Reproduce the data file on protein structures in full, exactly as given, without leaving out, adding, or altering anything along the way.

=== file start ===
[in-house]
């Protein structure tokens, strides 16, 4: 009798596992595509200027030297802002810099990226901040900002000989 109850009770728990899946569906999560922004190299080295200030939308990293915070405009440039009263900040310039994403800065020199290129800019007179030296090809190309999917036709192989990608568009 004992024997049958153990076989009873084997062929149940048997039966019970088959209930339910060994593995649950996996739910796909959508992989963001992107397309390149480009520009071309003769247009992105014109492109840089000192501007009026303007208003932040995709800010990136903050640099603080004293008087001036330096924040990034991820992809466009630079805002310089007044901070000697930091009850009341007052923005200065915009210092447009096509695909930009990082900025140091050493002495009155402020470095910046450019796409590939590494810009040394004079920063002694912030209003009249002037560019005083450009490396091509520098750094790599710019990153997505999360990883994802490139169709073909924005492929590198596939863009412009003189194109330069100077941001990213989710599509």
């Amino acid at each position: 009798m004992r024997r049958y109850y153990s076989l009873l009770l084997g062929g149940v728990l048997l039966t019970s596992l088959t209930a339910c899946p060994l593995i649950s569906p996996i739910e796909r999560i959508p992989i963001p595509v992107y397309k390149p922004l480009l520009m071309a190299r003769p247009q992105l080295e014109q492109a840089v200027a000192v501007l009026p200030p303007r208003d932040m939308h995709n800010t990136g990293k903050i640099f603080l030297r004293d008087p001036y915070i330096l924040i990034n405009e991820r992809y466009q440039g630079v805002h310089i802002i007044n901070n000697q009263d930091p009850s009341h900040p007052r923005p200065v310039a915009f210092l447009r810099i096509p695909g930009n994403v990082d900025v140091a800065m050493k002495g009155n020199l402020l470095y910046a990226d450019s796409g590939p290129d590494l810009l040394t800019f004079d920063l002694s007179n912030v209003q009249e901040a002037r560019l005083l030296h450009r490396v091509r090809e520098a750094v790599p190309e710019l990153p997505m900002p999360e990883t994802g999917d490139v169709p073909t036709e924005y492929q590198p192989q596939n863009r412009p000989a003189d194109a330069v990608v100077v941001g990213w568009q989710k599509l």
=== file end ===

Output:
[in-house]
């Protein structure tokens, strides 16, 4: 009798596992595509200027030297802002810099990226901040900002000989 109850009770728990899946569906999560922004190299080295200030939308990293915070405009440039009263900040310039994403800065020199290129800019007179030296090809190309999917036709192989990608568009 004992024997049958153990076989009873084997062929149940048997039966019970088959209930339910060994593995649950996996739910796909959508992989963001992107397309390149480009520009071309003769247009992105014109492109840089000192501007009026303007208003932040995709800010990136903050640099603080004293008087001036330096924040990034991820992809466009630079805002310089007044901070000697930091009850009341007052923005200065915009210092447009096509695909930009990082900025140091050493002495009155402020470095910046450019796409590939590494810009040394004079920063002694912030209003009249002037560019005083450009490396091509520098750094790599710019990153997505999360990883994802490139169709073909924005492929590198596939863009412009003189194109330069100077941001990213989710599509």
């Amino acid at each position: 009798m004992r024997r049958y109850y153990s076989l009873l009770l084997g062929g149940v728990l048997l039966t019970s596992l088959t209930a339910c899946p060994l593995i649950s569906p996996i739910e796909r999560i959508p992989i963001p595509v992107y397309k390149p922004l480009l520009m071309a190299r003769p247009q992105l080295e014109q492109a840089v200027a000192v501007l009026p200030p303007r208003d932040m939308h995709n800010t990136g990293k903050i640099f603080l030297r004293d008087p001036y915070i330096l924040i990034n405009e991820r992809y466009q440039g630079v805002h310089i802002i007044n901070n000697q009263d930091p009850s009341h900040p007052r923005p200065v310039a915009f210092l447009r810099i096509p695909g930009n994403v990082d900025v140091a800065m050493k002495g009155n020199l402020l470095y910046a990226d450019s796409g590939p290129d590494l810009l040394t800019f004079d920063l002694s007179n912030v209003q009249e901040a002037r560019l005083l030296h450009r490396v091509r090809e520098a750094v790599p190309e710019l990153p997505m900002p999360e990883t994802g999917d490139v169709p073909t036709e924005y492929q590198p192989q596939n863009r412009p000989a003189d194109a330069v990608v100077v941001g990213w568009q989710k599509l």